There’s a Business Insider article being passed around on social media right now that pisses me off. It’s yet another entry in a long line of financial advice pieces tut-tutting millennials for not saving money for retirement.
The article features a chart pulled from J.P. Morgan’s 2016 “Guide to Retirement” that conveys the drastic differences in returns one could have to live off of if they start saving at different stages of their careers. The sums for the hypothetical savers, Chloe, Lyla, Quincy, and Noah, vary dramatically.
Noah, who is portrayed as the goofus of the bunch, squirrels away $10,000 a year as cash from ages 25 to 65 with a 2.25% return for being such a stick in the mud. This leaves him a paltry $652,000 to live off of before his body kicks the bucket and he’s uploaded into singularity heaven.
On the other end of the spectrum, our poster child for fiscal prudence, Chloe, invests her $10,000 a year in stocks and is projected to retire with $1.87 million in assets to get her through her golden years. No eating cat food for Chloe!
The message of this and all the other oh-so-informative savings guides is clear: Millennials! Stop buying a new hoverboard and Oculus Rift and start putting that money into savings like a grown up!
So why aren’t we wayward youngins all stopping our Bumble swiping to heed this sound financial advice—and it is, without a doubt, sound—from our dear friends at J.P. Morgan?
This isn’t an easily remedied issue where, with just a few less lattes a month, we’re all back on the right path towards the retirement Promised LAND.
These models posit a reality that no longer exists and may never exist again, at least for currently living Americans. In case you hit your head in September 2008 and Rip Van Winkel’d your way to right now, America is in the throes of a recession, still—despite some reporting to the contrary. Wages remain stagnant while worker productivity has soared, leaving an embarrassingly large and growing chunk of working Americans unable to keep up with costs of living.
This is in addition to the massive debt facing most college grads. The average graduate is almost $30,000 in debt according to The Institute for College Access and Success. Compare this to the college of our parents’ generation, when a part-time job during the semester was enough to pay the drastically lower tuition costs. Saddled with little to no debt and entering a workforce that, even if begrudgingly, paid enough of a living wage for those in their mid-twenties to start saving, if not put a down payment on a modest house, we can see that these two situations might as well take place on different planets. It’s apples and rotten, hollow oranges.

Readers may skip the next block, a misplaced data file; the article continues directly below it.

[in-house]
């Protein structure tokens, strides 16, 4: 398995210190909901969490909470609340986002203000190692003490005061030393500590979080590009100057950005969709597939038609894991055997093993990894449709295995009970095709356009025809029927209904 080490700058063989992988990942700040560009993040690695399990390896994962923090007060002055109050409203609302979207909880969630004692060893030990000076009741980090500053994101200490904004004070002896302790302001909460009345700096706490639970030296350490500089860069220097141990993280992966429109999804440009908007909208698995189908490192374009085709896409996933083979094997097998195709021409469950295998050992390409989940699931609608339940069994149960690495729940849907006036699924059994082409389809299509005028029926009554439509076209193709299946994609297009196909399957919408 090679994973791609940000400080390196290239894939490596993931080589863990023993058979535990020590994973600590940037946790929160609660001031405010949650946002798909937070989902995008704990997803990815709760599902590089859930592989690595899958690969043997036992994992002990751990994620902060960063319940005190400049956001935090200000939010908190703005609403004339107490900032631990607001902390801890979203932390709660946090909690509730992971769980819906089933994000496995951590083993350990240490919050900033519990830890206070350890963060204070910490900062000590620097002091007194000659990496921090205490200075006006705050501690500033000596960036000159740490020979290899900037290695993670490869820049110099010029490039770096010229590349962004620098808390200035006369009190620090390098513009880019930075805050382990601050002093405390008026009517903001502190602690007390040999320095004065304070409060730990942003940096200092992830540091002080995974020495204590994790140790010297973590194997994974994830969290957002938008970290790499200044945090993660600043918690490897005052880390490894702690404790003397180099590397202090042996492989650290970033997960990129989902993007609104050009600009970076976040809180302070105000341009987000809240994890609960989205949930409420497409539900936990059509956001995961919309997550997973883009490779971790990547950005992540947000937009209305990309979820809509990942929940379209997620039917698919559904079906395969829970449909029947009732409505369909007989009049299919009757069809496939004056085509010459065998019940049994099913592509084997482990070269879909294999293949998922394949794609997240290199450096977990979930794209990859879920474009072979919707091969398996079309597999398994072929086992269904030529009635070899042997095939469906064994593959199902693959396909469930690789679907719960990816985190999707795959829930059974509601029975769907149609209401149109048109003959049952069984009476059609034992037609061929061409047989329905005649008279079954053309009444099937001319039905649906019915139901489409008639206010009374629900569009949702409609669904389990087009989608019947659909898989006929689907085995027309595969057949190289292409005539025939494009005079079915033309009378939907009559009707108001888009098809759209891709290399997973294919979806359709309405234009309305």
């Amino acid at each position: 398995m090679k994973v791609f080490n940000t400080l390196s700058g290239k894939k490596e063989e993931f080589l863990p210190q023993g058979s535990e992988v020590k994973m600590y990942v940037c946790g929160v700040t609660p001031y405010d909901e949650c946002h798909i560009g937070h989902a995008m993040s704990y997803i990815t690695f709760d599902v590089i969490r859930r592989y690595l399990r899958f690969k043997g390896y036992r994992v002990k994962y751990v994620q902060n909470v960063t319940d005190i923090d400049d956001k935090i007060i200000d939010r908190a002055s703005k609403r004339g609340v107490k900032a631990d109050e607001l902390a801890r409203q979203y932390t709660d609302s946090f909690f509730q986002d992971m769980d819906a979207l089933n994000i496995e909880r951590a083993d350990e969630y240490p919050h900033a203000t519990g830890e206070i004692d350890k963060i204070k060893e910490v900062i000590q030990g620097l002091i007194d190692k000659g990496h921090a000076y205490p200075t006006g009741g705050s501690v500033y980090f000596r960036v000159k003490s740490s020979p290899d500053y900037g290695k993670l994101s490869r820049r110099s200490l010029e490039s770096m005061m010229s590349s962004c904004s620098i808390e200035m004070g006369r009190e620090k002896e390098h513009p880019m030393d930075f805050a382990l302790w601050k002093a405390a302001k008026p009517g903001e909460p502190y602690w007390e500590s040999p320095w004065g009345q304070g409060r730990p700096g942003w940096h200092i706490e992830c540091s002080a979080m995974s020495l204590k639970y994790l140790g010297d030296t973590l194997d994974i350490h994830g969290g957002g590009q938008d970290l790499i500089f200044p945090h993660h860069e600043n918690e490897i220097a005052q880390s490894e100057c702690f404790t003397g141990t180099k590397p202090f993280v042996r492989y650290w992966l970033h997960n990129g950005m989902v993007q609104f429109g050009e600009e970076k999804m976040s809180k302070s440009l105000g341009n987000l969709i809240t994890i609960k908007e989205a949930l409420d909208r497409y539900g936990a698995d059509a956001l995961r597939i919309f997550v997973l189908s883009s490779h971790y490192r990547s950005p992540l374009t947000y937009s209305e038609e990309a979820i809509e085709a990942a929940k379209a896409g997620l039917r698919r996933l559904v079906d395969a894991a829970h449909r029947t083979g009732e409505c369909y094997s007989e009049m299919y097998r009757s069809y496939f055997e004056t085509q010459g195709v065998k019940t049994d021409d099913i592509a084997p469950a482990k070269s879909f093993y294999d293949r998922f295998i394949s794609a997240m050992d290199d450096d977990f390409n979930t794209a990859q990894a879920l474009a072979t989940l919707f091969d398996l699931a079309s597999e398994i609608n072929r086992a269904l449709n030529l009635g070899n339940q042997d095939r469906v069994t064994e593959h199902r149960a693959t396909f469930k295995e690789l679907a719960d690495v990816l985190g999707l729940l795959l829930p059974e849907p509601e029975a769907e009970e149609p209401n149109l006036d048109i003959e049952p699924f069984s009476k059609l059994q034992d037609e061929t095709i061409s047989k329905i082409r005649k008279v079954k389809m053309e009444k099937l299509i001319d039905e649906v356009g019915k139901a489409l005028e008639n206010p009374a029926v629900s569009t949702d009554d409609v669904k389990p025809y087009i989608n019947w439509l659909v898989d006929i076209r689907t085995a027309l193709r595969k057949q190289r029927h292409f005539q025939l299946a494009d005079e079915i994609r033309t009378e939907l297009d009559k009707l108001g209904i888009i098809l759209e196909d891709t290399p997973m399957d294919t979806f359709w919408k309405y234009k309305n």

Which brings us back to that spiffy retirement plan J.P. Morgan has set up for us, if only we had the discipline. The proposal in the original chart has the savers putting away $10K a year. That’s $833 dollars a month. Let that sit in for a minute. That’s more than most people’s rent. And rent or mortgage is already most people’s biggest monthly expense. Now, let me refer you to this map, also published by Business Insider, that lists the average millennial salary by state. Nobody’s pulling $833 dollars out of thin air when many are barely making double that per month. Good luck getting this generation to put away $100 a month when so many—more than will ever be reported on any chart—are limping across the finish line every single month with no end to the vicious and depressing cycle in sight.
This isn’t all to imply that saving is not an important exercise in discipline that everyone needs to undertake. Surely even more belt tightening measures could be taken by each and every one of us. But plans like the one proposed by J.P. Morgan are, at best, unhelpfully out of touch with current economic conditions. At worst, they condescendingly shift the blame to the individual.
This isn’t an easily remedied issue where, with just a few less lattes a month, we’re all back on the right path towards the retirement Promised Land. This is a systemic issue and we can have roundtable discussions all day about the chicken/egg of Millenial financial woes, but none of that equates to financial solvency and savings until wages increase.
But I get why there are so many bank-sponsored studies/pushes to get the 20-somethings saving. The banks’ current customer base is dying by the day and not likely to be replaced at a 1:1 ratio.
But you helped create the mess we’re in now, J.P. Morgan, and with many millennials having come to terms with the unfortunate reality that they’ll likely work until they die, you might stand to take as much of a hit down the road as we do.